Idioms and Phrasal Verbs to talk about exaggeration

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Hey guys!

Everybody knows the importance of learning some phrasal verbs, idioms and colloquial expressions, especially when you live in a foreign country. We always learn a lot of them by communicating with native speakers or watching movies and series. In this post, you learn some phrasal verbs, idioms and expressions to communicate in a more natural way when speaking English in a foreign country.

* streets ahead of / head and shoulders above sth – much better than the rest.

He is streets ahead of us at maths.

* doesn’t do a stroke of work – does not work at all.

My cousin doesn’t do a stroke of work.

* get on like a house on fire – like each other very much, very fast.

They get on like a house on fire.

* lost for words – when sb was so surprised or shocked that he/she didn’t know what to say.

I was lost for words when I heard the bad news.

* all hell broke loose – sth happened which caused people to get angry and start fighting or arguing.

All hell broke loose at the party.

* avoid sb like a plague – be determined to keep away from another person completely.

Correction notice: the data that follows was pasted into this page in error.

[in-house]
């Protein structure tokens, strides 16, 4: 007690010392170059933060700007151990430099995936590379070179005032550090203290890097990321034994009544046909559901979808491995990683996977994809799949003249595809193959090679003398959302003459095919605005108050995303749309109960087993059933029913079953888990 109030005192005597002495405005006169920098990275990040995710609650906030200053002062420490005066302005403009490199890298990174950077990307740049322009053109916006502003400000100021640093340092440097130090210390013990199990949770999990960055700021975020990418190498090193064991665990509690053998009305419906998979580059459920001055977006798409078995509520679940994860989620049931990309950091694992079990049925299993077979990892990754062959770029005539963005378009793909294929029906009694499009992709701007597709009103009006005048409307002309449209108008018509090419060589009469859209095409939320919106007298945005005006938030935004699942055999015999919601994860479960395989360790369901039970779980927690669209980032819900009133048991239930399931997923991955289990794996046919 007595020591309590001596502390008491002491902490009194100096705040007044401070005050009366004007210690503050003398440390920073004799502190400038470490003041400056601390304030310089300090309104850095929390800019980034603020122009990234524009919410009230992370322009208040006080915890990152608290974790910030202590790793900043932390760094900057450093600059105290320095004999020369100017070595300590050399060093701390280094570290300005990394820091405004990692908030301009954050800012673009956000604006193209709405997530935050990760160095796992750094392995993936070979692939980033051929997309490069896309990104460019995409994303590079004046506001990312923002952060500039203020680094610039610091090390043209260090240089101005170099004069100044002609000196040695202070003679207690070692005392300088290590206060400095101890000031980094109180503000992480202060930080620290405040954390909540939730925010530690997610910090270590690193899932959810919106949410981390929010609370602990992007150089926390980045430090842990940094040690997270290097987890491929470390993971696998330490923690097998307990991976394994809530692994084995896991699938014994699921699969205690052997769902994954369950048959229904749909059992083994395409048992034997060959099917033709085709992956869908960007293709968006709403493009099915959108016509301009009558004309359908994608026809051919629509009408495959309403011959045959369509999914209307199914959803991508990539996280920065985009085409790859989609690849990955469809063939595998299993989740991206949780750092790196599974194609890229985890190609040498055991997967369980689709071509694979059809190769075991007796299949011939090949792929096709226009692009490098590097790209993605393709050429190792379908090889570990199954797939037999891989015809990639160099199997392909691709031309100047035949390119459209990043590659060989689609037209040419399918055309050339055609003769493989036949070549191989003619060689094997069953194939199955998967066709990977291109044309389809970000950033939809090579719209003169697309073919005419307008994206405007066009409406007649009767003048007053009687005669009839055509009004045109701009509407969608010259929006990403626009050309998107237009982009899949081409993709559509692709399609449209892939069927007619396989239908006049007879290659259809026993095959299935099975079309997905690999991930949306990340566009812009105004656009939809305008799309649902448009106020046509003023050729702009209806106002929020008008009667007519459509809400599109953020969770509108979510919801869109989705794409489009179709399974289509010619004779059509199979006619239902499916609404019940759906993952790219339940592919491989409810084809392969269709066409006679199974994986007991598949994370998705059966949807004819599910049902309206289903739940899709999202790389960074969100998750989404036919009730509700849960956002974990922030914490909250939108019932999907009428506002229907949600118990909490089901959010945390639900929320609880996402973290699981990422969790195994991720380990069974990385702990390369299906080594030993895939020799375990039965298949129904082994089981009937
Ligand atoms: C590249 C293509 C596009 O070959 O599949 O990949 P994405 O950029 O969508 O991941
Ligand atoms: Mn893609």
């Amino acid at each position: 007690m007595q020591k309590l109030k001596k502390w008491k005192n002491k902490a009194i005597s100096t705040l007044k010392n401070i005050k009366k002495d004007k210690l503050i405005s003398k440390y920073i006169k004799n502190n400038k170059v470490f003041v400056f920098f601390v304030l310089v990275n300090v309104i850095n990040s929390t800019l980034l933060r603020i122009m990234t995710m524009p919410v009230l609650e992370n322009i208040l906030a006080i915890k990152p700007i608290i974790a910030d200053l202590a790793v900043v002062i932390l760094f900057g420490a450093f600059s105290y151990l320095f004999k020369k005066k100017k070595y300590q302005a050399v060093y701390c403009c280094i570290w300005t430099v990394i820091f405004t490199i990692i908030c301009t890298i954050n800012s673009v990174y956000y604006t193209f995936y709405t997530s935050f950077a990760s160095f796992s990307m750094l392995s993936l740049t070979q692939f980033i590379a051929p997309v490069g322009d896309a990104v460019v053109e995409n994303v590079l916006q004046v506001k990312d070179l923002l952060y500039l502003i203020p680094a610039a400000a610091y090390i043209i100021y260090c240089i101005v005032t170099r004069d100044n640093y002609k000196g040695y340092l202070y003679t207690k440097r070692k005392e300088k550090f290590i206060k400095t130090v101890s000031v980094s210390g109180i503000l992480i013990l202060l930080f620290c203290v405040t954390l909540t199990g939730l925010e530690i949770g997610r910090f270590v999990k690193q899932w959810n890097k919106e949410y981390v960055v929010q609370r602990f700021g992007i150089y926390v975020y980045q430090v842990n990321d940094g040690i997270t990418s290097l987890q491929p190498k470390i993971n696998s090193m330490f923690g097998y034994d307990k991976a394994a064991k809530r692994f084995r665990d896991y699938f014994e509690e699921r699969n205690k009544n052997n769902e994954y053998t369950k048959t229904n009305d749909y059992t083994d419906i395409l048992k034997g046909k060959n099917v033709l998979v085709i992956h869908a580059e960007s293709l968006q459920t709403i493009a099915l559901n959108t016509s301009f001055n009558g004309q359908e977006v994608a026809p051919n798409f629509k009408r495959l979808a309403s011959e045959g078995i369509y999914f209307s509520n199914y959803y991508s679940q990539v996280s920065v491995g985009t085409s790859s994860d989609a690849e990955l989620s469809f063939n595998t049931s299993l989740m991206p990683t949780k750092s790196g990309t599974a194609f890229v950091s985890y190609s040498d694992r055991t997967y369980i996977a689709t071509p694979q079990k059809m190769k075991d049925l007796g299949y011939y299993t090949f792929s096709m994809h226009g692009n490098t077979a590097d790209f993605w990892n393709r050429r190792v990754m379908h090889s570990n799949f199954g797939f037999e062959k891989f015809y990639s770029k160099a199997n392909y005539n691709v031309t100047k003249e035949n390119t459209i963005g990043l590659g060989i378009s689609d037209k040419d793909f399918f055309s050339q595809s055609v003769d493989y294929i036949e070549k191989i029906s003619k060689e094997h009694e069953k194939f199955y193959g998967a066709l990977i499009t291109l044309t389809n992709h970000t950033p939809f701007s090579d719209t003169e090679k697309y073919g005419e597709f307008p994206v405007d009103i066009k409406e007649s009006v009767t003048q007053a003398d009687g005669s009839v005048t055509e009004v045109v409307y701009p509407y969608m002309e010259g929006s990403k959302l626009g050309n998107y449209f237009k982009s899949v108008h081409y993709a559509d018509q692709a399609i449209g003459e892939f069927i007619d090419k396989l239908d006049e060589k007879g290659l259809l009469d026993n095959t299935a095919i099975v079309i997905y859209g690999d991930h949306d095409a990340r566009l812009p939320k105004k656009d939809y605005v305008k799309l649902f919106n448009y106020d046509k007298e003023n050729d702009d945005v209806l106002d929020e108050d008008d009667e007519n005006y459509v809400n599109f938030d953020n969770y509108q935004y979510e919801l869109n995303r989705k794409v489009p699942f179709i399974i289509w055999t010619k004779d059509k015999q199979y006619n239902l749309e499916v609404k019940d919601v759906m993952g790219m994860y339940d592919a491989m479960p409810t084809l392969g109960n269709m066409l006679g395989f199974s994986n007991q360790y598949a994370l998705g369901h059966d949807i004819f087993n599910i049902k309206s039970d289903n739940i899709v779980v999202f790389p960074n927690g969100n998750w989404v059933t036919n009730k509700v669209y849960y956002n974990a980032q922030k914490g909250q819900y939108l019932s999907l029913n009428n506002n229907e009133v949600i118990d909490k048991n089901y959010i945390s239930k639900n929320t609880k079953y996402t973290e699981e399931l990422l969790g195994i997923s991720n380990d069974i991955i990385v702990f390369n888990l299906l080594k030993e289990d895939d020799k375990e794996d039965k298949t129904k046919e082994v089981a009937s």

I avoided him like a plague.

* I couldn’t believe my ears – be extremely surprised.

I couldn’t believe my ears when he said he was going to live abroad.

* up in arms about – extremely angry.

Workers are up in arms about the new regulations.

* pull out all the stops – make the greatest effort possible.

We’ll have to pull out all the stops to get the show ready on time.

* I’d give my right arm to – when sb would do anything.

I’d give my right arm to be in his position.

* come down like a ton of bricks – be extremely angry / punish sb severely.

My dad came down on me like a ton of bricks.

I hope you learned some new phrasal verbs and idioms today, see you next time!

Source: Idioms and Phrasal Verbs – Advanced / Ruth Gairns and Stuart Redman – Oxford

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